The definitive scholarly edition of Georg Christoph Lichtenberg’s philosophical aphorisms. -/- Admired by philosophers such as Schopenhauer, Nietzsche, Kierkegaard, Freud, Benjamin, and Wittgenstein, Georg Christoph Lichtenberg (1742–1799) is known to the English-speaking world mostly as a satirist. An eminent experimental physicist and mathematician, Lichtenberg was knowledgeable about the philosophical views of his time, and interested in uncovering the philosophical commitments that underlie our common beliefs. In his notebooks (which he called his Waste Books) he often reflects on, challenges, (...) and critiques these philosophical commitments and the dominant views of the Enlightenment, German idealism, and British empiricism. This scholarly collection of Lichtenberg’s philosophical aphorisms contains hundreds of trenchant observations drawn from these notebooks, many of which have been translated into English here for the first time. It also includes a historical and philosophical introduction to his writings, situating him in the history of philosophy and ideas, and is supplemented with a chronology, suggestions for further reading, and extensive introductory and textual notes explaining his references. (shrink)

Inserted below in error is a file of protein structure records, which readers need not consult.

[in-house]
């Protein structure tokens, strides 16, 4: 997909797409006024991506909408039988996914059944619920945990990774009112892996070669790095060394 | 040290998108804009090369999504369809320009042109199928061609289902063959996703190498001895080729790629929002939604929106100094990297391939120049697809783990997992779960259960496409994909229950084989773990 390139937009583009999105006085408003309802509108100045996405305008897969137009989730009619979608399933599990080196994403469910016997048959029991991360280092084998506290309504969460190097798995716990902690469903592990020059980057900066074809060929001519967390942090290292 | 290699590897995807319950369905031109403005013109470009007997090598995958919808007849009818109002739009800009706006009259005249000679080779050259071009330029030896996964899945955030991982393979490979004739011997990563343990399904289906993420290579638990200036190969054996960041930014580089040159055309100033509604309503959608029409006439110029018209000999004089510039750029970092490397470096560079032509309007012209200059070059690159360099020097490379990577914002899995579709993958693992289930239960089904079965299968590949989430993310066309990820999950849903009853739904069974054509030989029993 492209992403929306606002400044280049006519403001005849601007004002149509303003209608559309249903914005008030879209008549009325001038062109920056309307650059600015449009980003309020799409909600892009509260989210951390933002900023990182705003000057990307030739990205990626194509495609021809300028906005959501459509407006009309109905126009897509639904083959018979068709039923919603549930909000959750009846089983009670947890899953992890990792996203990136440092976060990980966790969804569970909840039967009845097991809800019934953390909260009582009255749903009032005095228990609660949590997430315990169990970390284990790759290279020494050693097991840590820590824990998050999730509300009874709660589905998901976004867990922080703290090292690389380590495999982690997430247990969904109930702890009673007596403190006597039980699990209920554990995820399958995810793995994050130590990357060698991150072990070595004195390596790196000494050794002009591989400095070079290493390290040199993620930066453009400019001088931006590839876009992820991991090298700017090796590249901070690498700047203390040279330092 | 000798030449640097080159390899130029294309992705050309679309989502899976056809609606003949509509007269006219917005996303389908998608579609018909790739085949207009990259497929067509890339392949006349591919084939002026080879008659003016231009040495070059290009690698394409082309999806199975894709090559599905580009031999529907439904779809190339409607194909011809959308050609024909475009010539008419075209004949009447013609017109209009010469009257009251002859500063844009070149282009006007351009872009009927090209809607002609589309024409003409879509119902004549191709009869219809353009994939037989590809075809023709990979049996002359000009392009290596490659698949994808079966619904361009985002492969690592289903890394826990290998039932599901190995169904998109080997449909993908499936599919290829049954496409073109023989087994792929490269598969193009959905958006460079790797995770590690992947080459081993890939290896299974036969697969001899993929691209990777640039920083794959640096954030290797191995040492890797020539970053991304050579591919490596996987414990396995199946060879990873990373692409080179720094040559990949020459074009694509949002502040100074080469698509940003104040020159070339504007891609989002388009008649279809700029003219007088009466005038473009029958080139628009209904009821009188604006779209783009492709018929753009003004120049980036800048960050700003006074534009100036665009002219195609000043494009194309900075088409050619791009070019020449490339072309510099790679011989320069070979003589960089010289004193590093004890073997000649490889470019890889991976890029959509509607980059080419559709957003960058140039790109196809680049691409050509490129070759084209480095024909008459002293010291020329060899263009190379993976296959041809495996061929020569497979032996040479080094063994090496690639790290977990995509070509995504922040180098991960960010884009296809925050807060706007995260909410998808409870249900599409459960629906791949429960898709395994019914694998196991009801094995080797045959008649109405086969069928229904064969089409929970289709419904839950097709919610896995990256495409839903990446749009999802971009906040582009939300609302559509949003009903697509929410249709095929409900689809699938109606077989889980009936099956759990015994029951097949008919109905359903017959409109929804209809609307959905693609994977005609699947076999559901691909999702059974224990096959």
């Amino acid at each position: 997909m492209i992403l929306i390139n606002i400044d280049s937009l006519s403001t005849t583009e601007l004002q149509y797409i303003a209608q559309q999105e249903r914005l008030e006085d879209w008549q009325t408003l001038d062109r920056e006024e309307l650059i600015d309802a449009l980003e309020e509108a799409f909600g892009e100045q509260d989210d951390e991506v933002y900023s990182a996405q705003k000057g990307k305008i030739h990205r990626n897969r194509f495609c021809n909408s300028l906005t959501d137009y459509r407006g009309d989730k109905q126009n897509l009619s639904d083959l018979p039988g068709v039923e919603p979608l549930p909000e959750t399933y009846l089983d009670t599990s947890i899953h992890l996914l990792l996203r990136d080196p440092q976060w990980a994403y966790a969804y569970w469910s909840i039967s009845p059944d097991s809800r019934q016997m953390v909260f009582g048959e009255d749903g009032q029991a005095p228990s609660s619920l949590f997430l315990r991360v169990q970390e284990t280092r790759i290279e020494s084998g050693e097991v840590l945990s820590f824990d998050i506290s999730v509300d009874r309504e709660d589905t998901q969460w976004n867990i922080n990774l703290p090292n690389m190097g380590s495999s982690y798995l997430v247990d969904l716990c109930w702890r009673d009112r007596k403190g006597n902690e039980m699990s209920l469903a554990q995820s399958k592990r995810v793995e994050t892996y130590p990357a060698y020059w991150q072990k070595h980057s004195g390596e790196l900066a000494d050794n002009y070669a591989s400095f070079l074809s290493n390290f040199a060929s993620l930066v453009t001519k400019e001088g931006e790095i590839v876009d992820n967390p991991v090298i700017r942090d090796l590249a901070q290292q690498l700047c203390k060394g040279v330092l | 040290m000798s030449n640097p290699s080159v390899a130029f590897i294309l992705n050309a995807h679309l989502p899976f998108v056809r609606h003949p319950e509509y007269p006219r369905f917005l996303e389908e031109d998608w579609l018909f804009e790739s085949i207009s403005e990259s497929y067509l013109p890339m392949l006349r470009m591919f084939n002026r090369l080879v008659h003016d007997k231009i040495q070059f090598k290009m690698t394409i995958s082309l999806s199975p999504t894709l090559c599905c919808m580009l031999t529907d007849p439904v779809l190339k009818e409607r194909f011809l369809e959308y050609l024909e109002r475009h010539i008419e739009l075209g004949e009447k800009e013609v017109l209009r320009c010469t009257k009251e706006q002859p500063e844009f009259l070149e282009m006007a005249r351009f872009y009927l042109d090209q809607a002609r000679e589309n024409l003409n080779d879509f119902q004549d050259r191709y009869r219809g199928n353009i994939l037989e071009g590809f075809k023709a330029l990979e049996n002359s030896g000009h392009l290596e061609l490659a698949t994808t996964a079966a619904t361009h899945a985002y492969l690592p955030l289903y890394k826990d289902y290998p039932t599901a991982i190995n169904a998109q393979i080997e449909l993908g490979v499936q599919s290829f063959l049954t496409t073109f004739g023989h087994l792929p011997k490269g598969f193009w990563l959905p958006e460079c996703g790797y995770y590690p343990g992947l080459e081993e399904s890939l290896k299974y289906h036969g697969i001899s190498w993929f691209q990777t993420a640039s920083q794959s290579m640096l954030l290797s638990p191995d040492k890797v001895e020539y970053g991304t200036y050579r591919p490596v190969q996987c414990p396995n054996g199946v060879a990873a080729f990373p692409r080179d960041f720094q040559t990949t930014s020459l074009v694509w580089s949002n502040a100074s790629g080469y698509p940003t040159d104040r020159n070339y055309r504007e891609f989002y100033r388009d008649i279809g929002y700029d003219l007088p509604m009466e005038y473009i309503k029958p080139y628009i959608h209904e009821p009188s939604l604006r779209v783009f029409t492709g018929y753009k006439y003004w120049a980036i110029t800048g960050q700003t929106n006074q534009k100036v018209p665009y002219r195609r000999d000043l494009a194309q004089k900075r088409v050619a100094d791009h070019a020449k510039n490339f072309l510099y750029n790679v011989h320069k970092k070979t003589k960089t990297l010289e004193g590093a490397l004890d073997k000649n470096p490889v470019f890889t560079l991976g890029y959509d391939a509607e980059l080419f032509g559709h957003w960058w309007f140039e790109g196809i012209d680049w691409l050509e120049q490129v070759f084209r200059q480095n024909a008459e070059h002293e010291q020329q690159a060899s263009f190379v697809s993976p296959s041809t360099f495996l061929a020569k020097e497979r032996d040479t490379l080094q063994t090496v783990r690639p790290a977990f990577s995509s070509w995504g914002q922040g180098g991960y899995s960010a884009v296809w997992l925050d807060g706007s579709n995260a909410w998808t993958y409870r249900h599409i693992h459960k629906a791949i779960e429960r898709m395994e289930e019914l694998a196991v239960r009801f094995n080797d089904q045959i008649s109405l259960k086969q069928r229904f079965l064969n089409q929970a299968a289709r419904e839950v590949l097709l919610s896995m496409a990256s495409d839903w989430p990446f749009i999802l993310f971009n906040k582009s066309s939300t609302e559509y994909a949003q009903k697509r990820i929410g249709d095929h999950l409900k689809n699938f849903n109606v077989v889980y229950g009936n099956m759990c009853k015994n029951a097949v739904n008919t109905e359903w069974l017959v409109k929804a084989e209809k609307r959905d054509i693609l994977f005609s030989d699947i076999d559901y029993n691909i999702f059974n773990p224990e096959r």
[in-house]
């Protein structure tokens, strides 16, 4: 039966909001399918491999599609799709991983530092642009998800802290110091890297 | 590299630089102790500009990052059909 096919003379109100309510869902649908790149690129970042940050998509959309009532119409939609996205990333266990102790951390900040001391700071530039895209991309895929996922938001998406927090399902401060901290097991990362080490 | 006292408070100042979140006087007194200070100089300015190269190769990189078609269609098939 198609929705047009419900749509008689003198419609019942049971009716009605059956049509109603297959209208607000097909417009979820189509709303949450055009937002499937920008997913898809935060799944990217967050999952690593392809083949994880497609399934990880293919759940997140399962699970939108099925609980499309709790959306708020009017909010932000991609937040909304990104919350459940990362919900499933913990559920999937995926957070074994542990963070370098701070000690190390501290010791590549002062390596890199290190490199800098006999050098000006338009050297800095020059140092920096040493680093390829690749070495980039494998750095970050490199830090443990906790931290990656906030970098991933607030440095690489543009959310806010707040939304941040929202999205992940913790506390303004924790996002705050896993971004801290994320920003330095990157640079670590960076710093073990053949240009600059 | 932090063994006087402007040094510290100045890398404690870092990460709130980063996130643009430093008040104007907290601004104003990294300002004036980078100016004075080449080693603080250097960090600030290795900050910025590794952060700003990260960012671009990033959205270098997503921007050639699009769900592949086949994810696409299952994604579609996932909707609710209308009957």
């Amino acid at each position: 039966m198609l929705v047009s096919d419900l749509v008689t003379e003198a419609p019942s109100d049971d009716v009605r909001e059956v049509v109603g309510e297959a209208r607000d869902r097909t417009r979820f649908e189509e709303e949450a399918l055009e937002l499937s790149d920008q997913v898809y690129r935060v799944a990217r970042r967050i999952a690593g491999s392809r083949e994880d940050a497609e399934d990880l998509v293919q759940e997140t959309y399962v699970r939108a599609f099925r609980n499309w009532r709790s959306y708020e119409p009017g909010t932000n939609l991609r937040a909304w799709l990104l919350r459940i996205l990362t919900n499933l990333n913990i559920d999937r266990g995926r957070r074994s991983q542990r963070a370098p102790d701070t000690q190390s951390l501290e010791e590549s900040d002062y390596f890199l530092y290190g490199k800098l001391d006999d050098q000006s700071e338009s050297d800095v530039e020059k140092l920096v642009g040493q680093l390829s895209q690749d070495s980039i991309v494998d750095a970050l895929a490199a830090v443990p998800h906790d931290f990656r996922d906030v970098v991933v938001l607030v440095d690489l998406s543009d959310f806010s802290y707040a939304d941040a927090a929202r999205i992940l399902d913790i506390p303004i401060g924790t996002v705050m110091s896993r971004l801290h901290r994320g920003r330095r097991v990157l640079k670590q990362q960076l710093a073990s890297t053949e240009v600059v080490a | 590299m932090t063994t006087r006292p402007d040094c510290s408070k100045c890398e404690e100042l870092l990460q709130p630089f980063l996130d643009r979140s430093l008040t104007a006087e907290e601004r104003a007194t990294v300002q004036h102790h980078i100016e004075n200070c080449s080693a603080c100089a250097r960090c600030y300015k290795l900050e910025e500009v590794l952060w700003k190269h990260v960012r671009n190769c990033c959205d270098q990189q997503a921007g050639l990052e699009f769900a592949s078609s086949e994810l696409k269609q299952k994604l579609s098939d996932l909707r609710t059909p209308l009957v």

An awareness of the wide scope of medieval logic and the role it played in university education at all levels, together with the way it was used in writings on both science and theology, is crucial for the historian of medieval thought. The growth of this awareness since the mid-twentieth century is shown by the ongoing expansion of editorial work, together with the discussion of the logic actually found in such prominent authors as Aquinas and Scotus. It has gone hand (...) in hand with the use of developments in modern logic. First came the realization that medieval logic extended beyond basic Aristotelian syllogistic, and could be related to modern developments in propositional and quantificational logic in... (shrink)
Die Nähe des Anderen, auf die wir uns verlassen, wenn wir "Du" sagen, ist das von Levinas entdeckte, von der Philosophie stets übergangene Thema, das eigentlich und dringend zu Erfragende, zu Begreifende. Denn der Andere ist uns nicht Gegenstand , sondern fremd. Gerade darin liegt die Chance, oder das Rätsel, dessen Lösung möglich sein muß und Hoffnung geben kann; denn die Emanzipation des Subjekts zum Stifter der Einheit von Ich und Welt wurde erkauft um den Preis, daß das Subjekt "frei" (...) wurde, indem es sich als – passive – Einheit, als Resultat der in den intentionalen Akten waltenden transzendentalen Apperzeption begriff.Levinas weist darauf hin, daß dieser Weg der Emanzipation ein Irrweg ist, der das Ich zerstört und das Böse gebiert. (shrink)